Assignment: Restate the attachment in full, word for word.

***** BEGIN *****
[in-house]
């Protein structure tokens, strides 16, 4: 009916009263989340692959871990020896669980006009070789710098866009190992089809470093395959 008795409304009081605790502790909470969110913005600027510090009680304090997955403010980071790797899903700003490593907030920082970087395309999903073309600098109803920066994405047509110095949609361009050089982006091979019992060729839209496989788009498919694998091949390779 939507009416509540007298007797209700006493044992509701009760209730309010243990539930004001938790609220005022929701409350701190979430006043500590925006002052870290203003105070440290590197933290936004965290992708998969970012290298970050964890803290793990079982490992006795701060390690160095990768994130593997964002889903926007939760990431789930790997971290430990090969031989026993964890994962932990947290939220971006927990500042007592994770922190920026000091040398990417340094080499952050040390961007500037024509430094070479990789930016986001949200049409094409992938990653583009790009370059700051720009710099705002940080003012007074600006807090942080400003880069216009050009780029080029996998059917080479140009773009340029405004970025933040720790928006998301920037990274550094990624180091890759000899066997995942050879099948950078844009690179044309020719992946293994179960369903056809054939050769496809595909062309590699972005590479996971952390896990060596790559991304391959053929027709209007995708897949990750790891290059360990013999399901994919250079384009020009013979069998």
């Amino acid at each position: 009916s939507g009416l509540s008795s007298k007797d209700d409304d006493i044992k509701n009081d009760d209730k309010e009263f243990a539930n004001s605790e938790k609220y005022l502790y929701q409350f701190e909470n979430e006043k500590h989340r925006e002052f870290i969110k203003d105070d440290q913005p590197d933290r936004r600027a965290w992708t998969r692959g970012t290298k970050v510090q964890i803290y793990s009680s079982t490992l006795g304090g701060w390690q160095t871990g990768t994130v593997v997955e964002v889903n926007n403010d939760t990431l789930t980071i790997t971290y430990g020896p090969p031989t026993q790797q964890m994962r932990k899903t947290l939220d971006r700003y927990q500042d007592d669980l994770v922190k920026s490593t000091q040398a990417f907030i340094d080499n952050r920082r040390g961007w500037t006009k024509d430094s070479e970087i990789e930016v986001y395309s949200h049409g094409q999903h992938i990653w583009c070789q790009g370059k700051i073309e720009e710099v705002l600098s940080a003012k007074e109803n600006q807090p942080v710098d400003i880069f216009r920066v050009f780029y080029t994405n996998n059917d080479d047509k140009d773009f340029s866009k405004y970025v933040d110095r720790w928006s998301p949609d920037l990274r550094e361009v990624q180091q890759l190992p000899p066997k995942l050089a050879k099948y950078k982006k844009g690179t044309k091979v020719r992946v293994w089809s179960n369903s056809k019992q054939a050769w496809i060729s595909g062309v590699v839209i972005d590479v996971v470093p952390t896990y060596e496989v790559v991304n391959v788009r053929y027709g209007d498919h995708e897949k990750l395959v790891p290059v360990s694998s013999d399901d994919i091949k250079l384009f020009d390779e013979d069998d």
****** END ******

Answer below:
[in-house]
């Protein structure tokens, strides 16, 4: 009916009263989340692959871990020896669980006009070789710098866009190992089809470093395959 008795409304009081605790502790909470969110913005600027510090009680304090997955403010980071790797899903700003490593907030920082970087395309999903073309600098109803920066994405047509110095949609361009050089982006091979019992060729839209496989788009498919694998091949390779 939507009416509540007298007797209700006493044992509701009760209730309010243990539930004001938790609220005022929701409350701190979430006043500590925006002052870290203003105070440290590197933290936004965290992708998969970012290298970050964890803290793990079982490992006795701060390690160095990768994130593997964002889903926007939760990431789930790997971290430990090969031989026993964890994962932990947290939220971006927990500042007592994770922190920026000091040398990417340094080499952050040390961007500037024509430094070479990789930016986001949200049409094409992938990653583009790009370059700051720009710099705002940080003012007074600006807090942080400003880069216009050009780029080029996998059917080479140009773009340029405004970025933040720790928006998301920037990274550094990624180091890759000899066997995942050879099948950078844009690179044309020719992946293994179960369903056809054939050769496809595909062309590699972005590479996971952390896990060596790559991304391959053929027709209007995708897949990750790891290059360990013999399901994919250079384009020009013979069998």
């Amino acid at each position: 009916s939507g009416l509540s008795s007298k007797d209700d409304d006493i044992k509701n009081d009760d209730k309010e009263f243990a539930n004001s605790e938790k609220y005022l502790y929701q409350f701190e909470n979430e006043k500590h989340r925006e002052f870290i969110k203003d105070d440290q913005p590197d933290r936004r600027a965290w992708t998969r692959g970012t290298k970050v510090q964890i803290y793990s009680s079982t490992l006795g304090g701060w390690q160095t871990g990768t994130v593997v997955e964002v889903n926007n403010d939760t990431l789930t980071i790997t971290y430990g020896p090969p031989t026993q790797q964890m994962r932990k899903t947290l939220d971006r700003y927990q500042d007592d669980l994770v922190k920026s490593t000091q040398a990417f907030i340094d080499n952050r920082r040390g961007w500037t006009k024509d430094s070479e970087i990789e930016v986001y395309s949200h049409g094409q999903h992938i990653w583009c070789q790009g370059k700051i073309e720009e710099v705002l600098s940080a003012k007074e109803n600006q807090p942080v710098d400003i880069f216009r920066v050009f780029y080029t994405n996998n059917d080479d047509k140009d773009f340029s866009k405004y970025v933040d110095r720790w928006s998301p949609d920037l990274r550094e361009v990624q180091q890759l190992p000899p066997k995942l050089a050879k099948y950078k982006k844009g690179t044309k091979v020719r992946v293994w089809s179960n369903s056809k019992q054939a050769w496809i060729s595909g062309v590699v839209i972005d590479v996971v470093p952390t896990y060596e496989v790559v991304n391959v788009r053929y027709g209007d498919h995708e897949k990750l395959v790891p290059v360990s694998s013999d399901d994919i091949k250079l384009f020009d390779e013979d069998d």